Whether you are a parent, teacher, dyslexic adult, or employer, here is some information taken from the British Dyslexia Association to help you spot signs of Dyslexia. If you can see several of these indications, you may want to consider a formal assessment and contemplate specialist help either at home or school. For more information about assessments or specialist help please call Simply Learning Tuition on 0207 350 1981.
1. Persisting Factors – obvious from an early age and continue to exist:
· Obvious ‘good’ and ‘bad’ days, for no apparent reason
· Confusion between directional words, e.g up/down, in/out
· Difficulty with sequencing, e.g. coloured bead sequence, later with days of the week or numbers
· A family history of dyslexia/reading difficulties.
· Has persistent jumbled phrases, e.g. ‘cobbler’s club’ for ‘toddler’s club’
· Use of substitute words e.g. ‘lampshade’ for ‘lamppost’
· Inability to remember the label for known objects, e.g. ‘table, chair’
· Difficulty learning nursery rhymes and rhyming words, e.g. ‘cat, mat, sat’
· Later than expected speech development
Pre-school non-language indicators:
· May have walked early but did not crawl – was a ‘bottom shuffler’ or ‘tummy wriggler’
· Persistent difficulties in getting dressed efficiently and putting shoes on the correct feet
· Enjoys being read to but shows no interest in letters or words
· Is often accused of not listening or paying attention
· Excessive tripping, bumping into things and falling over
· Difficulty with catching, kicking or throwing a ball; with hopping and/or skipping
· Difficulty with clapping a simple rhythm
3. Primary school
· Has particular difficulty with reading and spelling
· Puts letters and figures the wrong way round
· Has difficulty remembering tables, alphabet, formulae etc.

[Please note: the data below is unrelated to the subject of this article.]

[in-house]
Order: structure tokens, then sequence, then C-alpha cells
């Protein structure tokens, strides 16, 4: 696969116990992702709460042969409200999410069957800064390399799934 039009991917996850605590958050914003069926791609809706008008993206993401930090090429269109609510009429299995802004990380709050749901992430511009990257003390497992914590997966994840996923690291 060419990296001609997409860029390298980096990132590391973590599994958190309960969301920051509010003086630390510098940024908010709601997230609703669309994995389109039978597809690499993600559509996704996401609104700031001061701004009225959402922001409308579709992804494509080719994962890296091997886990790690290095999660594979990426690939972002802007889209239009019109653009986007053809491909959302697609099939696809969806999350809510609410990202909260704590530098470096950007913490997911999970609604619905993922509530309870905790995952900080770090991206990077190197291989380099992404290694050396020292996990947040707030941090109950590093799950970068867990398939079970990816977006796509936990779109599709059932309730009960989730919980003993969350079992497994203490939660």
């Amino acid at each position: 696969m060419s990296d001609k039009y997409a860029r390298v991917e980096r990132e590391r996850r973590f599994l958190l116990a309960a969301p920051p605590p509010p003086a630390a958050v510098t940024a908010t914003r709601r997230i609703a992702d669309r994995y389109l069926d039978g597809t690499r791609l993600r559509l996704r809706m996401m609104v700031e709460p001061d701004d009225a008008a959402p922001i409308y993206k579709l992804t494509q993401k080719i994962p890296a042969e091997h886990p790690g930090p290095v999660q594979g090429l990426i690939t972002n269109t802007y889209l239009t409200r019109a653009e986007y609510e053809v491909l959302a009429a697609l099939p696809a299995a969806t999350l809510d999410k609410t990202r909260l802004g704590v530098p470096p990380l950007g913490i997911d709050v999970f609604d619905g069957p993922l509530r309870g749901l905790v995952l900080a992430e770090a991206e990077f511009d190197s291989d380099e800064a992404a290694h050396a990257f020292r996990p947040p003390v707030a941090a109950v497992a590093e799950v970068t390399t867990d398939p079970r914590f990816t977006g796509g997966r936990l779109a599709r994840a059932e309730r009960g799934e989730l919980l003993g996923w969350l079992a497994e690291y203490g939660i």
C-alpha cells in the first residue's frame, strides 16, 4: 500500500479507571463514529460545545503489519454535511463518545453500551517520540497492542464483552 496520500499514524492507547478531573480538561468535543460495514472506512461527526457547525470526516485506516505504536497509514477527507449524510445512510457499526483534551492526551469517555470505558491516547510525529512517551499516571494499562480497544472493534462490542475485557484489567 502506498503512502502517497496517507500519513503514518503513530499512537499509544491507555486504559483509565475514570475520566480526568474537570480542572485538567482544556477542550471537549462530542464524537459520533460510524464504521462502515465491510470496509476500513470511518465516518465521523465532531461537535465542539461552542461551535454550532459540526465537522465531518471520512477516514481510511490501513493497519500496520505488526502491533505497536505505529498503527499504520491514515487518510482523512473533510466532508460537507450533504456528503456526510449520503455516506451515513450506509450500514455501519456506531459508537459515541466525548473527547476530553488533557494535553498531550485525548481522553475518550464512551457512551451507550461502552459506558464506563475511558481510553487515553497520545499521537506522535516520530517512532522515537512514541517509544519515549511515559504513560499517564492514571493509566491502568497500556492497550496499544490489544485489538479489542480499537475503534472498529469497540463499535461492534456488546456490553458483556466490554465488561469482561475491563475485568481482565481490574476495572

· Leaves letters out of words or puts them in the wrong order
· Still occasionally confuses ‘b’ and ‘d’ and words such as ‘no/on’
· Still needs to use fingers or marks on paper to make simple calculations
· Poor concentration
· Has problems understanding what he/she has read
· Takes longer than average to do written work
· Problems processing language at speed
Primary school non-language indicators:
· Has difficulty with tying shoe laces, tie, dressing.
· Has difficulty telling left from right, order of days of the week, months of the year etc.
· Surprises you because in other ways he/she is bright and alert
· Has a poor sense of direction and still confuses left and right
· Lacks confidence and has a poor self-image
4. Secondary School
Language indicators as for primary schools, plus:
· Still reads inaccurately
· Still has difficulties in spelling
· Needs to have instructions and telephone numbers repeated
· Gets ‘tied up’ using long words, e.g. ‘preliminary’, ‘philosophical’
· Confuses places, times, dates
· Has difficulty with planning and writing essays
· Has difficulty processing complex language or long series of instructions at speed
Aged 12 or over non-language indicators:
· Has poor confidence and self-esteem
· Has areas of strength as well as weakness
Dyslexia is a learning difficulty that primarily affects the skills involved in accurate and fluent word reading and spelling. According to our dyslexia specialist Lois Hood, dyslexia can come in many forms. She says it is important when looking for signs to bear in mind the following:
So what should you look for?
GENERAL signs to look for:
The following are some ideas which mostly come from the British Dyslexia Association to help teachers spot children who may be dyslexic.
WRITING – Look out for these issues:
You may also wish to consider SKILLS:
If you can identify any of these signs in your child, you may wish to explore the possibility that they could be dyslexic. Feel free to call us on 0207 350 1981 to find out more information, or to set up a meeting with one of our specialist dyslexia assessors.